“That they didn’t want no one from around here getting a close look at what’s going on up there,”

Arizona announced. “That’s what it tells us.”

“Probably knew the Willis brothers couldn’t be bribed to keep their mouths shut if they saw something suspicious,” Gabe said. “Everyone knows how Walter and Torrance talk.”

Lillian had an urge to stomp hard on the toe of his large running shoe. She managed, with an effort, to resist.

“Stands to reason they would bring in outside contractors when you think about it,” she said quickly.

“Hannah and Rafe have been keeping the Willis brothers busy for months turning Dreamscape into an inn. They wouldn’t have had time to work on the new wing.”

They all ignored her. So much for being the voice of reason, she thought.

“Volume of overnight and regular freight deliveries has picked up recently, too,” Arizona droned on. “I staked out the loading dock for a couple of days. Took a whole series of shots with the VPX 5000.

Amazing how much equipment and material is being moved into that place.”

“High-tech stuff?” Gabe asked.

“You bet. Tons of it.”

Gabe looked up from the photos. “What about heavy-duty heating, ventilation, and air-conditioning equipment?”

Lillian glared at him. He paid no attention. He was really getting into this, she realized with a shock.

Enjoying himself.

Arizona gave him an approving look. “They started unloading HVAC crates last week. Got ’em on film.”

Gabe shook his head. “Not good.”

The Heralds murmured among themselves, obviously agreeing with that conclusion.

“What do you mean, it’s not a good sign?” Lillian knew her voice was rising but there was nothing she could do about it. She was getting desperate. “Any large, modern business structure needs a lot of computers and commercial-grade heating and air-conditioning equipment.”

This time she was totally ignored.

“I’d estimate their security level as Class Three at the moment,” Arizona said. “Fences have gone up around the construction perimeter.”

“Perfectly normal,” Lillian said. “The last thing the institute would want is a lawsuit filed by someone who happened to trip and fall over a pile of pipes.”

“Guards on the premises?” Gabe asked.

“Yep. Disguised as low-profile security, though,” Arizona said. “Didn’t see any weapons. Probably knew that would attract too much attention in a small town like this where there’s not much of a crime problem. Expect they’ll wait until after the big move before they go to Class Two status and arm the guards.”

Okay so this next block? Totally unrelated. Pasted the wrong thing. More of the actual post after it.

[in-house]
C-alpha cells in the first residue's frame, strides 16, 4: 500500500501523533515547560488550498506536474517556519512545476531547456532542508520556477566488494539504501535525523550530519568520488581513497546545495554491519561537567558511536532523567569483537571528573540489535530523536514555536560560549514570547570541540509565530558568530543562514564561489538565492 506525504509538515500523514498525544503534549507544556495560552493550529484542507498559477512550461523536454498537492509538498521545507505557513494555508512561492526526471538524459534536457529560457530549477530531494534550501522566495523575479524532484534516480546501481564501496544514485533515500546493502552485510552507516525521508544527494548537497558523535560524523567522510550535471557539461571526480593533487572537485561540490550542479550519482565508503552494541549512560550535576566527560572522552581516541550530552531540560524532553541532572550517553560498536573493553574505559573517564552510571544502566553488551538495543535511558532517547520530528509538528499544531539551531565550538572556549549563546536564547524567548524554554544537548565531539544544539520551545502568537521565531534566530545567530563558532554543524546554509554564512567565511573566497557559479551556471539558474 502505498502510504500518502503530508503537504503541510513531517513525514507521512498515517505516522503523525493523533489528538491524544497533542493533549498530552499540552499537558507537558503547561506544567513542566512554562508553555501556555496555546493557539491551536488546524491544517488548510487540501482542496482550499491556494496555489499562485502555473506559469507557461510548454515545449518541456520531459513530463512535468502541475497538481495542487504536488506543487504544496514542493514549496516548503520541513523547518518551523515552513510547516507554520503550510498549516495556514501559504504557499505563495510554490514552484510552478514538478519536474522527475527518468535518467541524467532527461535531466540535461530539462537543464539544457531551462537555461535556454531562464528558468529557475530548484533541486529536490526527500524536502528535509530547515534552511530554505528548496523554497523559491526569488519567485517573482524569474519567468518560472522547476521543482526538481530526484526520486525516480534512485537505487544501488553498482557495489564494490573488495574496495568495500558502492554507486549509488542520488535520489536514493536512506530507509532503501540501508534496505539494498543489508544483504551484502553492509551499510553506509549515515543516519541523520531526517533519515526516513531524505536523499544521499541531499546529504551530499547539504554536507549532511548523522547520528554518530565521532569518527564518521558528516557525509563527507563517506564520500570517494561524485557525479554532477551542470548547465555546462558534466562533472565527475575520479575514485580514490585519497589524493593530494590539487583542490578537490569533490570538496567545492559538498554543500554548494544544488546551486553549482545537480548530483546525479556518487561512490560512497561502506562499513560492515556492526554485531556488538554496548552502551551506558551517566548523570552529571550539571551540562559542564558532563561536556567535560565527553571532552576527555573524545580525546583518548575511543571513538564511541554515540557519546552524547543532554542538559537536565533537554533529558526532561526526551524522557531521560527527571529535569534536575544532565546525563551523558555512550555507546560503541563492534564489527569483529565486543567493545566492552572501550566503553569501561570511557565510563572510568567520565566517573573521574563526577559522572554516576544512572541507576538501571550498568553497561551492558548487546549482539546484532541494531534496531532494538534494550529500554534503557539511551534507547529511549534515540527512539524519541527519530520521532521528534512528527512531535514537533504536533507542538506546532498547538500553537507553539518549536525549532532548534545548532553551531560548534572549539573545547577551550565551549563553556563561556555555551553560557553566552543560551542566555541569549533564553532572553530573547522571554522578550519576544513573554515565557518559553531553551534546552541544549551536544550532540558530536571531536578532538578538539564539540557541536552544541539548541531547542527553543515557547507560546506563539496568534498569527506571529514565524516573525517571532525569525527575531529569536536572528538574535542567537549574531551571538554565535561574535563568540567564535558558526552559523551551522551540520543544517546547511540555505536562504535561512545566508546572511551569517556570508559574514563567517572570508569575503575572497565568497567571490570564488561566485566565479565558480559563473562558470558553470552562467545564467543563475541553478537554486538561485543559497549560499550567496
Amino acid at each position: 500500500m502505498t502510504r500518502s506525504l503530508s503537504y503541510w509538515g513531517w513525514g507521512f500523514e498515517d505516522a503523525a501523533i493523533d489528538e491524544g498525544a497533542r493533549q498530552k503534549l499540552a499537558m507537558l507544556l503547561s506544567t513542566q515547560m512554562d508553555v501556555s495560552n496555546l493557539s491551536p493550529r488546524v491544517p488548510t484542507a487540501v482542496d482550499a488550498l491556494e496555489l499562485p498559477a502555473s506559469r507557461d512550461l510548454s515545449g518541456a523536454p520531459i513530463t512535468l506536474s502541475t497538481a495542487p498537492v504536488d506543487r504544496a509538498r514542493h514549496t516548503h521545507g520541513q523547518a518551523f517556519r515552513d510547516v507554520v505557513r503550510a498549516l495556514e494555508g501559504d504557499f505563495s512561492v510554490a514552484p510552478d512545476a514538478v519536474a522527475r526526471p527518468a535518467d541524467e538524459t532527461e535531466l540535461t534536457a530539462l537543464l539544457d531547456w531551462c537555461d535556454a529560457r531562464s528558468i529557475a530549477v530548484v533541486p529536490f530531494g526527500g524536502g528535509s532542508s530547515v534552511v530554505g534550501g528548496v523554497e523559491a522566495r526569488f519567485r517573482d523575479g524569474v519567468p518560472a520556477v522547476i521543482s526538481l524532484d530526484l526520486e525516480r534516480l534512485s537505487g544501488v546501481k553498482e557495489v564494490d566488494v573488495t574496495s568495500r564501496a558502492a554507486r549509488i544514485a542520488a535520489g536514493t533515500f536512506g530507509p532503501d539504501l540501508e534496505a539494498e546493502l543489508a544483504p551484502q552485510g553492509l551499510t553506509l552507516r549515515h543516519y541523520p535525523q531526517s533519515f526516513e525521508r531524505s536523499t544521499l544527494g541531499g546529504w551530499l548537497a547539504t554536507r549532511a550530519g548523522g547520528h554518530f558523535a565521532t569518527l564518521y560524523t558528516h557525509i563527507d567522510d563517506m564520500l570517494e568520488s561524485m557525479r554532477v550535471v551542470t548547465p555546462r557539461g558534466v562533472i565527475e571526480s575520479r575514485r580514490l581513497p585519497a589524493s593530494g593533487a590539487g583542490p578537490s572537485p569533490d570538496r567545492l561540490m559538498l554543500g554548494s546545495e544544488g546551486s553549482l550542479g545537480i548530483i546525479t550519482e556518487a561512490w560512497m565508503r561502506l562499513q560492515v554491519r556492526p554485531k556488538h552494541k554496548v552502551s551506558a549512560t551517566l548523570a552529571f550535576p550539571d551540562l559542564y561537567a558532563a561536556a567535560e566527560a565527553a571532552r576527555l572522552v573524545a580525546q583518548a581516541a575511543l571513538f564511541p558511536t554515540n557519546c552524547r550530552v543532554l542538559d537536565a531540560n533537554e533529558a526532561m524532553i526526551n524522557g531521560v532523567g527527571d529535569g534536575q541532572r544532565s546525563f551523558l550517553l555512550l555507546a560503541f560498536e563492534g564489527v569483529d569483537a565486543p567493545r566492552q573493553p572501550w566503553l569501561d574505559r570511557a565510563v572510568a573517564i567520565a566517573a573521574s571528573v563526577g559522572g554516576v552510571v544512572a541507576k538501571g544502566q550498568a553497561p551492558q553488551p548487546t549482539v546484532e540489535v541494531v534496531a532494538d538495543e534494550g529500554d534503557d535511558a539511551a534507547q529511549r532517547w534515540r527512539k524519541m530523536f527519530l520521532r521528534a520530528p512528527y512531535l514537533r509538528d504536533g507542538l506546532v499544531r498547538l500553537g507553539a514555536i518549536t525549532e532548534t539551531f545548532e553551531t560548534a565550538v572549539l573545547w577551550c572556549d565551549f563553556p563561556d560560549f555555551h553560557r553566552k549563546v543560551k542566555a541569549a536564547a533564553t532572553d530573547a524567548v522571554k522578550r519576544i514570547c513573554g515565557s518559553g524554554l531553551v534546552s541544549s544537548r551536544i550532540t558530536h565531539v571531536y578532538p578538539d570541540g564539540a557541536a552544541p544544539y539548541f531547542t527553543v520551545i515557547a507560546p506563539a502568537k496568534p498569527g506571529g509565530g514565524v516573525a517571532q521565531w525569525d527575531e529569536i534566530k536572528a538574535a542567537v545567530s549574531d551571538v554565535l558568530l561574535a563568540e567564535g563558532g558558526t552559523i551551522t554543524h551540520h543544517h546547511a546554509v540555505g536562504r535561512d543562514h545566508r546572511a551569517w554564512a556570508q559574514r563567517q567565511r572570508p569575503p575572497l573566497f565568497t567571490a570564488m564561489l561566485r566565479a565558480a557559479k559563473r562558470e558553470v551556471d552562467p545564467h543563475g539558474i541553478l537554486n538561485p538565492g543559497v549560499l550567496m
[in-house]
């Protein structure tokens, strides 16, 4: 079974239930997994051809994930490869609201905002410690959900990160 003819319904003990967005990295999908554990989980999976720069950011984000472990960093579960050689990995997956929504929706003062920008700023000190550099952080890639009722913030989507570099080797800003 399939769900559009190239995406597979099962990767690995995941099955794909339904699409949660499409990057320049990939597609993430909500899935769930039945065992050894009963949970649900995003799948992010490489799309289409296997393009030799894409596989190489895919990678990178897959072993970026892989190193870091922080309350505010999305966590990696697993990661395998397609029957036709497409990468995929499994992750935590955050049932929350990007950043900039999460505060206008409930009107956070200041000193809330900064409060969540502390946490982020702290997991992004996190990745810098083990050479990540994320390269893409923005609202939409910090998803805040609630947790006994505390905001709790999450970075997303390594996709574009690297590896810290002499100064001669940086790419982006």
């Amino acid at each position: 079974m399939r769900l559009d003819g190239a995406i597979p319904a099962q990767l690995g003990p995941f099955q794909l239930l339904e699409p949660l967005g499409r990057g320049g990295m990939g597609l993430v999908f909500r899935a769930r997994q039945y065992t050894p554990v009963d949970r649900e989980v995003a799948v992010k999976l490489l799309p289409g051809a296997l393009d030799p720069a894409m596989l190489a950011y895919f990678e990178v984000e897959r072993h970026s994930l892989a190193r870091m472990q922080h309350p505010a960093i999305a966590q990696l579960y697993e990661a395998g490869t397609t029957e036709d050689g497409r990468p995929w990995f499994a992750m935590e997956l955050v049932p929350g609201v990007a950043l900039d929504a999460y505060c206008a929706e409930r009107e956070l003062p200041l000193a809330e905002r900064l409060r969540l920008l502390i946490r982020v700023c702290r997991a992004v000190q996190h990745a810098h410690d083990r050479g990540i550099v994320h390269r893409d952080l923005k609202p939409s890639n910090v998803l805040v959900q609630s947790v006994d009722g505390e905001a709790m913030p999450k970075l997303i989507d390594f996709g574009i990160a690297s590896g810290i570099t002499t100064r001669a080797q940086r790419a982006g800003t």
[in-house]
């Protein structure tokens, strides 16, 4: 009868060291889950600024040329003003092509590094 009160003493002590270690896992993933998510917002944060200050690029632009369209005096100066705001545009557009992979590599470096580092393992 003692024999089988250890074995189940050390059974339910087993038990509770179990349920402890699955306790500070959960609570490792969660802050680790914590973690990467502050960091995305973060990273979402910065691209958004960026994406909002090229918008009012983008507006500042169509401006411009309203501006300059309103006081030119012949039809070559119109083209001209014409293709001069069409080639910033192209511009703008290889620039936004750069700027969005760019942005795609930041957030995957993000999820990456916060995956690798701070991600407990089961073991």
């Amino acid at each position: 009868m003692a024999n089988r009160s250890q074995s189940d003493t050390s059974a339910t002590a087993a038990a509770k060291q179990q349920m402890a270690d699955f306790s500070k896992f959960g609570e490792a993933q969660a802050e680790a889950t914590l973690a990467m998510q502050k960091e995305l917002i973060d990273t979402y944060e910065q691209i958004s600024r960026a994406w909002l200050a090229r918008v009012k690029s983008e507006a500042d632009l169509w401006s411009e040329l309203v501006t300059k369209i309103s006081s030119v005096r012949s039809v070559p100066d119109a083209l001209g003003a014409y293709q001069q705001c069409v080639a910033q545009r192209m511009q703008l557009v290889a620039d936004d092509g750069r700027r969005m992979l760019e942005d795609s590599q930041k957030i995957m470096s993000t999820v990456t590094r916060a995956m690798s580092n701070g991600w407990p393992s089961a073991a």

Lillian clutched her untouched croissant. “What are you talking about? What big move?”

“We all know what’s happening up there,” Arizona said. “Problem is, we’ve got no hard evidence yet.

I’m stepping up my surveillance work, though. I’ll try to get us some pictures that we can take to the media.”

“You’re a true hero, Arizona.” Photon looked at her with unconcealed admiration. “If it hadn’t been for you, we wouldn’t have had a clue. Who knows how long Project Transfer would have gone undetected?”

Lillian was amazed to see Arizona turn pink.

“Just doin’ my duty.”

“It’s people like you who keep this country safe for democracy,” Gabe said.

“Excuse me.” Lillian held up her hand. “As the sole representative of the naïve, innocent dupes of Eclipse Bay, I would like to ask a question.”

“Go right ahead,” Arizona said.

“What, precisely, do you think is going on up at the institute, A.Z.? What is this Project Transfer you mentioned?”

Arizona made a tut-tut sound.

The Heralds shook their heads sadly at Lillian’s failure to grasp the obvious.

Out of the corner of her eye she saw Gabe hide a quick grin behind his coffee mug.

“Thought it was as plain as the white lines out on the highway,” Arizona said. “The secret gov’mint agency in charge of Roswell and the Area 51 facility has decided it’s attracting too much attention. The Internet was what did ’em in, I reckon. After those satellite images of the old test site went online, they knew they had a real problem. That’s probably when they started making plans.”

Gabe nodded knowingly. “Had a feeling those mysterious fires in New Mexico a while back weren’t accidental.”

“You got that right,” Arizona said. “No such thing as an accident where this bunch is concerned.”

“Plans to do what ?” Lillian demanded.

Arizona rocked back and forth in her boots and looked grim. “Pretty clear they’re gonna transfer the bodies of those extraterrestrials they’ve got in deep freeze in Area 51 along with the remains of their spaceship and all that alien technology right here to Eclipse Bay.”

Chapter 6

Gabe got into the passenger side of Lillian’s car and closed the door. “Makes sense when you think about it.”

“What makes sense?” Lillian turned the key in the ignition and checked the rearview mirror.

“Transferring those frozen aliens and their UFO equipment here. Who’d ever think to look for them in Eclipse Bay?”

“I knew it, you were enjoying yourself back there, weren’t you? You were actually encouraging A.Z. in her idiotic conspiracy theories.”

“Not like anything I said would have discouraged her. Everyone knows she lives in her own parallel universe.”

“Doesn’t it worry you that she’s glommed onto the Heralds?” Lillian snapped the car’s gearshift into reverse and backed out of the parking space. “It was one thing when she was the lone conspiracy theorist in town. But now she’s got a bunch of enthusiastic assistants.”

“You’re right,” Gabe intoned darkly. “I don’t like the sound of this.”

“Oh, for pity’s sake.” She turned the wheel and drove out of the parking lot. “You’re determined to make a joke out of it, aren’t you?”

“Look at it from my point of view.”

“What is that?”

“Pondering the possibility that some secret gov’mint agency is getting ready to transfer dead space aliens and their technology to Eclipse Bay makes an interesting change.”

“Change from what?”